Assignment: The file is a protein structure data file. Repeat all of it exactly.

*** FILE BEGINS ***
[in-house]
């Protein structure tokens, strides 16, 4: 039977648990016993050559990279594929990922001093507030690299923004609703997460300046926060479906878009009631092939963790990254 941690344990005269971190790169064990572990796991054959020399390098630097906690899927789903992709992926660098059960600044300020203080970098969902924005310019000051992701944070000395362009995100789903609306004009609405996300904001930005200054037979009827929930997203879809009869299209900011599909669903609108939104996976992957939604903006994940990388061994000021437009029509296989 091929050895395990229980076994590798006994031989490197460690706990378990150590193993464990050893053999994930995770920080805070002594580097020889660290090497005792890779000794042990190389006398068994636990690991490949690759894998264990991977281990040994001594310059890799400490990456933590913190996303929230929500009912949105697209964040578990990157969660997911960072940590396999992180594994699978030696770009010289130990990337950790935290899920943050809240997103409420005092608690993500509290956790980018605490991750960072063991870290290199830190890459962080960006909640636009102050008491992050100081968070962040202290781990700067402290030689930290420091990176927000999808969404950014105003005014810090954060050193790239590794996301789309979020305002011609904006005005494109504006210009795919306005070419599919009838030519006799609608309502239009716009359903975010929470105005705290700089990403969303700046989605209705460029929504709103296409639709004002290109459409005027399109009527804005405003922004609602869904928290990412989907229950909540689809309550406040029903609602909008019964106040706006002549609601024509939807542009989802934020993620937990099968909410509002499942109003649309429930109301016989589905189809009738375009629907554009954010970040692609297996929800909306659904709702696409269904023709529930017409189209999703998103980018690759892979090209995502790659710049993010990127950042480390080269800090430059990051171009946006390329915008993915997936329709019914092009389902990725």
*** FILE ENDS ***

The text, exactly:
[in-house]
């Protein structure tokens, strides 16, 4: 039977648990016993050559990279594929990922001093507030690299923004609703997460300046926060479906878009009631092939963790990254 941690344990005269971190790169064990572990796991054959020399390098630097906690899927789903992709992926660098059960600044300020203080970098969902924005310019000051992701944070000395362009995100789903609306004009609405996300904001930005200054037979009827929930997203879809009869299209900011599909669903609108939104996976992957939604903006994940990388061994000021437009029509296989 091929050895395990229980076994590798006994031989490197460690706990378990150590193993464990050893053999994930995770920080805070002594580097020889660290090497005792890779000794042990190389006398068994636990690991490949690759894998264990991977281990040994001594310059890799400490990456933590913190996303929230929500009912949105697209964040578990990157969660997911960072940590396999992180594994699978030696770009010289130990990337950790935290899920943050809240997103409420005092608690993500509290956790980018605490991750960072063991870290290199830190890459962080960006909640636009102050008491992050100081968070962040202290781990700067402290030689930290420091990176927000999808969404950014105003005014810090954060050193790239590794996301789309979020305002011609904006005005494109504006210009795919306005070419599919009838030519006799609608309502239009716009359903975010929470105005705290700089990403969303700046989605209705460029929504709103296409639709004002290109459409005027399109009527804005405003922004609602869904928290990412989907229950909540689809309550406040029903609602909008019964106040706006002549609601024509939807542009989802934020993620937990099968909410509002499942109003649309429930109301016989589905189809009738375009629907554009954010970040692609297996929800909306659904709702696409269904023709529930017409189209999703998103980018690759892979090209995502790659710049993010990127950042480390080269800090430059990051171009946006390329915008993915997936329709019914092009389902990725």